It is the greatest murder mystery of all time, a puzzle that has perplexed criminologists for more than a century and spawned books, films and myriad theories ranging from the plausible to the utterly bizarre.
But now, thanks to modern forensic science, The Mail on Sunday can exclusively reveal the true identity of Jack the Ripper, the serial killer responsible for at least five grisly murders in Whitechapel in East London during the autumn of 1888.
DNA evidence has now shown beyond reasonable doubt which one of six key suspects commonly cited in connection with the Ripper’s reign of terror was the actual killer – and we reveal his identity.
With ghoulish geniality, Clyde Snow liked to say that bones made good witnesses, never lying, never forgetting, and that a skeleton, no matter how old, could sketch the tale of a human life, revealing how it had been lived, how long it had lasted, what traumas it had endured and especially how it had ended.
He was a legendary detective of forensic anthropology, the esoteric science of extracting the secrets of the dead from skeletal remains. His subjects included President John F. Kennedy, the Nazi war criminal Josef Mengele, the “disappeared” who were exhumed from mass graves in Argentina, victims of the serial killer John Wayne Gacy, and even Tutankhamen, the pharaoh who lived 3,300 years ago.
More, Dr. Snow, who testified against Saddam Hussein and other tyrants, was the father of a modern movement that has used forensic anthropology in human rights drives against genocide, war crimes and massacres in Kosovo, Bosnia, Rwanda, Chile and elsewhere.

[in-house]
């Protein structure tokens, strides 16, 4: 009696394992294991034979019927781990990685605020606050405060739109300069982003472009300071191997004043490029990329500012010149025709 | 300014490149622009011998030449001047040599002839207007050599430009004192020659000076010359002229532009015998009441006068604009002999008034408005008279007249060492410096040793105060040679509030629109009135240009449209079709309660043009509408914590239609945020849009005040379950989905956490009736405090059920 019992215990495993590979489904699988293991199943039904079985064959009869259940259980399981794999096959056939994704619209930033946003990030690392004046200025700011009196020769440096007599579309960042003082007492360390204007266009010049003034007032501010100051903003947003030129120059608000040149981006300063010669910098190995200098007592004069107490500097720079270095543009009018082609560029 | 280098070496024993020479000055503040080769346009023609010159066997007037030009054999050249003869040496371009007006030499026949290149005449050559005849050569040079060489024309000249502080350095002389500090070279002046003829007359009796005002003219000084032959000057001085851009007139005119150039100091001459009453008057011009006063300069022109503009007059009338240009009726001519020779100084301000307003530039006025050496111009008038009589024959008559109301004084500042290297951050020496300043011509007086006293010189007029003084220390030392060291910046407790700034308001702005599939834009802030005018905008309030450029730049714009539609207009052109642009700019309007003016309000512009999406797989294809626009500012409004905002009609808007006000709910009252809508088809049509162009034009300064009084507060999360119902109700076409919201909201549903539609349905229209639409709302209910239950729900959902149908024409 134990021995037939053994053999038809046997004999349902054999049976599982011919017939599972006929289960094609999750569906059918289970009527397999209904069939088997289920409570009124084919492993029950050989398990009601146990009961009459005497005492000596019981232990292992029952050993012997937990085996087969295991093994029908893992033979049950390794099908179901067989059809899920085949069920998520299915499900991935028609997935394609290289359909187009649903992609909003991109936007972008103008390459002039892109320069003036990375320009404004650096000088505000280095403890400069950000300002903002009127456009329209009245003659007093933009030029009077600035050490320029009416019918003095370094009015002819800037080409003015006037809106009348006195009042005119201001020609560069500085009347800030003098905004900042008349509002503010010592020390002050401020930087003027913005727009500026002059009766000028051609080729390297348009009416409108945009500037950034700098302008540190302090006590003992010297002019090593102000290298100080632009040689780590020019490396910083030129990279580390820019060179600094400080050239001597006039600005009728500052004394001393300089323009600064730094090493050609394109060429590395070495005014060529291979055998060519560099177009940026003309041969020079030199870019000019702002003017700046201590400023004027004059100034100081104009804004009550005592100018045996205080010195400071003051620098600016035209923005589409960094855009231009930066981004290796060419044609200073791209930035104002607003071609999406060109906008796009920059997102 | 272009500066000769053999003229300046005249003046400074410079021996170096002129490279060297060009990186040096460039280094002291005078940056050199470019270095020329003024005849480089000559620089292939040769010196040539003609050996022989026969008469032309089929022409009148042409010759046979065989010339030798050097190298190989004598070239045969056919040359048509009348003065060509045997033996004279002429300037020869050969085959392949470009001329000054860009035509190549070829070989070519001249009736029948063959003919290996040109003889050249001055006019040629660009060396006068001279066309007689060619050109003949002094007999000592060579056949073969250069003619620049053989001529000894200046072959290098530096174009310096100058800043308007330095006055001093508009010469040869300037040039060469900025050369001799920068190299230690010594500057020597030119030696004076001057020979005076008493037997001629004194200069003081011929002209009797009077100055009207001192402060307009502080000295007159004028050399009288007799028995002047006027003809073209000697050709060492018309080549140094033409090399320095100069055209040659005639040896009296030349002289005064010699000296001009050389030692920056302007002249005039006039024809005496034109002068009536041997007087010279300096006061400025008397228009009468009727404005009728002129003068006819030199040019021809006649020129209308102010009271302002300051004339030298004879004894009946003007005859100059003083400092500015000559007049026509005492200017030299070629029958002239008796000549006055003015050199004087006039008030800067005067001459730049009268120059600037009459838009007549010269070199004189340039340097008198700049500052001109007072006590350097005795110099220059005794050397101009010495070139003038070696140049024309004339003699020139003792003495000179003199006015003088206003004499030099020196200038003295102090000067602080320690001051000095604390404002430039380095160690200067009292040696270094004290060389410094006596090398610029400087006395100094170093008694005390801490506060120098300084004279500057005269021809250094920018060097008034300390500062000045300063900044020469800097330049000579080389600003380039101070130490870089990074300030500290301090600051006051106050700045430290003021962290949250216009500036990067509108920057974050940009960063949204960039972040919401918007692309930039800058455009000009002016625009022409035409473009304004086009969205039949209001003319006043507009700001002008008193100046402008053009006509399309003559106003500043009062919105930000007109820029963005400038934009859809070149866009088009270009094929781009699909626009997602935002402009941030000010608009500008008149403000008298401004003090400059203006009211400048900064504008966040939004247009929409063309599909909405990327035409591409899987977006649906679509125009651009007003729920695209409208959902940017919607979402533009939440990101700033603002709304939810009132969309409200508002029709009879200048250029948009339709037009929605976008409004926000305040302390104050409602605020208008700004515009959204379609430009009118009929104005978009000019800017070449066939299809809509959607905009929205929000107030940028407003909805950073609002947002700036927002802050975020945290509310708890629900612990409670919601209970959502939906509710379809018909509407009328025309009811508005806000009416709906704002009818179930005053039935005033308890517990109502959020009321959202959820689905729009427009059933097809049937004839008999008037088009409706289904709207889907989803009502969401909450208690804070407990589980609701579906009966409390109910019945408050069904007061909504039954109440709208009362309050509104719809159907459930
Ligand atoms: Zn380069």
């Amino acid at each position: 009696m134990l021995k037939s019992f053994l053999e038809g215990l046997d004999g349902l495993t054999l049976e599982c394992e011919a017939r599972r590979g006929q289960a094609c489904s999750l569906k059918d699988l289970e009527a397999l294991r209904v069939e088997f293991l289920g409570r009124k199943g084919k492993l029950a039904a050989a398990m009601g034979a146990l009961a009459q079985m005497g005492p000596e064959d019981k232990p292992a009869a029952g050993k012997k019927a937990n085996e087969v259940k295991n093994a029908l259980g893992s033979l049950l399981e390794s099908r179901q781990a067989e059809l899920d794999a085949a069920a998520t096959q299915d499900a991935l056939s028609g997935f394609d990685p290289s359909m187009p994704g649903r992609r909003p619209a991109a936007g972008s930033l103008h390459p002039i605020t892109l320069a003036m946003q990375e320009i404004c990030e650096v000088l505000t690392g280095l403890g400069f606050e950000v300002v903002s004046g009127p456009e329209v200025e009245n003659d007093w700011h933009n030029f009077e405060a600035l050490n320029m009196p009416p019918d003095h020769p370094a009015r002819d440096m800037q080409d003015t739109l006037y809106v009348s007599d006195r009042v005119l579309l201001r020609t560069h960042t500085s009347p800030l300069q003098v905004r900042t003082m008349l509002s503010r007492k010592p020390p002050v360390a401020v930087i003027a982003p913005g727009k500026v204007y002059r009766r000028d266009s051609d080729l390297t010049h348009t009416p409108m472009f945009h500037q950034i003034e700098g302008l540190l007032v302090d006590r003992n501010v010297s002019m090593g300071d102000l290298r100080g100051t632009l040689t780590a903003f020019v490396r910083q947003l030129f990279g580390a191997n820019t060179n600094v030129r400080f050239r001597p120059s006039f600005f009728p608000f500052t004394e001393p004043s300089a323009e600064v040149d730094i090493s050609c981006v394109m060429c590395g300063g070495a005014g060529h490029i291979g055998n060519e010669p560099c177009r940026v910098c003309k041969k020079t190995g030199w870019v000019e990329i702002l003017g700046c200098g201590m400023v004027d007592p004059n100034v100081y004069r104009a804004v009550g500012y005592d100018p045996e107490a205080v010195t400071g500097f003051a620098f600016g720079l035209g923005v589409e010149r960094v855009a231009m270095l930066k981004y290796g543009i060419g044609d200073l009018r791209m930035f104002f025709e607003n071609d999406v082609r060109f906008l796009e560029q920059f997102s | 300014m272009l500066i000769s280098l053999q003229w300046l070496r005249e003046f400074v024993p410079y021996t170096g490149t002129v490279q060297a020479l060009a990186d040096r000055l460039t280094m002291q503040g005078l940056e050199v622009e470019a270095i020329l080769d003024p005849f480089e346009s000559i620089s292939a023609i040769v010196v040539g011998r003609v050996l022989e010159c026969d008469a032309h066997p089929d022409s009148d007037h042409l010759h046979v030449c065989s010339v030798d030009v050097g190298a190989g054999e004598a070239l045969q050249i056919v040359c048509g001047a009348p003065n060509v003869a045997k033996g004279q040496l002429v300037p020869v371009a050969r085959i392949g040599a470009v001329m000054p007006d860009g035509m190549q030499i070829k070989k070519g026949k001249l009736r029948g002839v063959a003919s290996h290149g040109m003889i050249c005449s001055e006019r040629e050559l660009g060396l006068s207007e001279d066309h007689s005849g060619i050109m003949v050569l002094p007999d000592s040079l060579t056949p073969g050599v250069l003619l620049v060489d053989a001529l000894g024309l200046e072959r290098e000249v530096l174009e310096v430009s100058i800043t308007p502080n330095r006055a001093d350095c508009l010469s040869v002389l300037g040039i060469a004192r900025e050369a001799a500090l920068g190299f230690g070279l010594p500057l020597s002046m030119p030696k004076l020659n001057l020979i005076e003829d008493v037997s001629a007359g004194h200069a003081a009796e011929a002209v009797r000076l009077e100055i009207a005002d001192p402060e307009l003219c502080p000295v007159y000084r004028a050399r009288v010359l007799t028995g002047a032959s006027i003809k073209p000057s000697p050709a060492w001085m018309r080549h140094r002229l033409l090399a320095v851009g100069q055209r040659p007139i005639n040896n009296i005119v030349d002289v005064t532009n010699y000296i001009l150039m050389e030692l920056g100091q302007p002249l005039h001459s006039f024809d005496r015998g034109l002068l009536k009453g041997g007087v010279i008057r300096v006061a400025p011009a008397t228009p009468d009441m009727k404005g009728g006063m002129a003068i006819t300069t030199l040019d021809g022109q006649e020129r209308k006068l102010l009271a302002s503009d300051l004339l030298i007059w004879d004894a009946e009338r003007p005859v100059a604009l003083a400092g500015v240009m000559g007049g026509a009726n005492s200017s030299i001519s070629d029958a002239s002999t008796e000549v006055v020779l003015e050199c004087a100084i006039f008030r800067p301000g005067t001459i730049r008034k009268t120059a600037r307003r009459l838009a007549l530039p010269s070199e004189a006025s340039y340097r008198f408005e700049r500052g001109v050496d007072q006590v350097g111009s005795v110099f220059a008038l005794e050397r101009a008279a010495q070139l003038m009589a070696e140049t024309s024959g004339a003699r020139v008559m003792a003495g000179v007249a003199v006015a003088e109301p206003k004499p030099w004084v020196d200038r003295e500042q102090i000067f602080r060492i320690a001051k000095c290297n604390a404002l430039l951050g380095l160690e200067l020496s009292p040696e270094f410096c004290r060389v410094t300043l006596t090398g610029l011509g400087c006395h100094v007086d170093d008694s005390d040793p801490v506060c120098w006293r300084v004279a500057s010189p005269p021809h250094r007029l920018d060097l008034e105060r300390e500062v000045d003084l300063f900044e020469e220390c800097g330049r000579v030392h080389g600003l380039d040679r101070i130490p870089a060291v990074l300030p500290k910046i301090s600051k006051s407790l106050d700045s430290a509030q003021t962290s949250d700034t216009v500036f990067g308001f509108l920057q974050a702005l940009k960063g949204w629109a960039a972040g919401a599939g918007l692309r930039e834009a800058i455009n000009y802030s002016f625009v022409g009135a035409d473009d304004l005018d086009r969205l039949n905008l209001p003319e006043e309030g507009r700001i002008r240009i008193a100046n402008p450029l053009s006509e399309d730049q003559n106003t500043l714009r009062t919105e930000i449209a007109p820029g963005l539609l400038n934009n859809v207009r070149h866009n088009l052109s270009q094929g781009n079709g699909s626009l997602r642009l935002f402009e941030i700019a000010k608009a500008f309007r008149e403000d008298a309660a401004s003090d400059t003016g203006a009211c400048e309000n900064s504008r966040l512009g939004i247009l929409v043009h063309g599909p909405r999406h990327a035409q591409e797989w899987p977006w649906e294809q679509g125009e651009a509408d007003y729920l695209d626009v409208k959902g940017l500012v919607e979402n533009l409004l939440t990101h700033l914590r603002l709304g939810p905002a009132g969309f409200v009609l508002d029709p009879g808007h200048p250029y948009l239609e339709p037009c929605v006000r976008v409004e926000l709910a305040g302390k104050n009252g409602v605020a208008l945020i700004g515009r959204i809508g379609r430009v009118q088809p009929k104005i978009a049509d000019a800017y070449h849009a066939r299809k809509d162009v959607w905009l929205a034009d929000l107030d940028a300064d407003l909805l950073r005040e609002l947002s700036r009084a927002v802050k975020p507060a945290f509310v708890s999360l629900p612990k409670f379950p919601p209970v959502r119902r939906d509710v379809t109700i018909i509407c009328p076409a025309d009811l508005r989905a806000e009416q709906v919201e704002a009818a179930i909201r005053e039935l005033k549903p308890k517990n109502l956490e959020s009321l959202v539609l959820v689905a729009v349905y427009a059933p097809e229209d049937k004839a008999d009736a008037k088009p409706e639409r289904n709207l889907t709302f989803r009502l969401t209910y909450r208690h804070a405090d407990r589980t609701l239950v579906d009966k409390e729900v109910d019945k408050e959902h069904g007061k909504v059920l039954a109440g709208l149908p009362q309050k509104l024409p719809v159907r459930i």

He died at 86 on Friday at a hospital in Norman, Okla., where he lived. His wife, Jerry Whistler Snow, said the cause was cancer and emphysema.
For just over 125 years, the mystery of the Jack the Ripper serial murders has been fodder for books, movies and periodic re-openings of the unsolved cases. But after years of investigation, a retired detective is confident he has finally found the culprit behind some, if not all, of the killings attributed to the infamous “Jack.”
Past attempts to identify the man who supposedly terrorized London in the late 19th century have implicated artist Vincent Van Gogh, Alice in Wonderland author Lewis Carroll and even relatives of Queen Victoria. But retired homicide detective Trevor Marriott says that after 11 years of investigation, he believes German merchant sailor Carl Feigenbaum committed an unknown number of the murders.
Marriott, who hails from Bedfordshire, England, told British site Express that he came to his conclusion via old-school document analysis and high-tech forensic science. He also said he found that Hollywood and myth have “distorted” many facts of the case over the years.
What does appear to be true is that between Aug. 31, 1888, and Nov. 9, 1888, five women — Mary Ann Nichols, Annie Chapman, Elizabeth Stride, Catherine Eddowes and Mary Jane Kelly — were stabbed to death within one-fourth of a mile from each other in the Whitechapel neighborhood of London, reports CBS News. Some accounts claim the victims were disemboweled post-mortem; most assume a number of the victims were prostitutes and were all killed by the same man.
The former policeman’s quest to uncover the truth has not always been an easy one. He took Scotland Yard to court in 2011 in a costly effort to force the agency to hand over thousands of pages of notes and tips from informants, reports The Telegraph.
By that time, Marriott had begun to zero in on Feigenbaum, a sailor whose ships often docked near the neighborhood where many of the unsolved murders occurred, according to Express.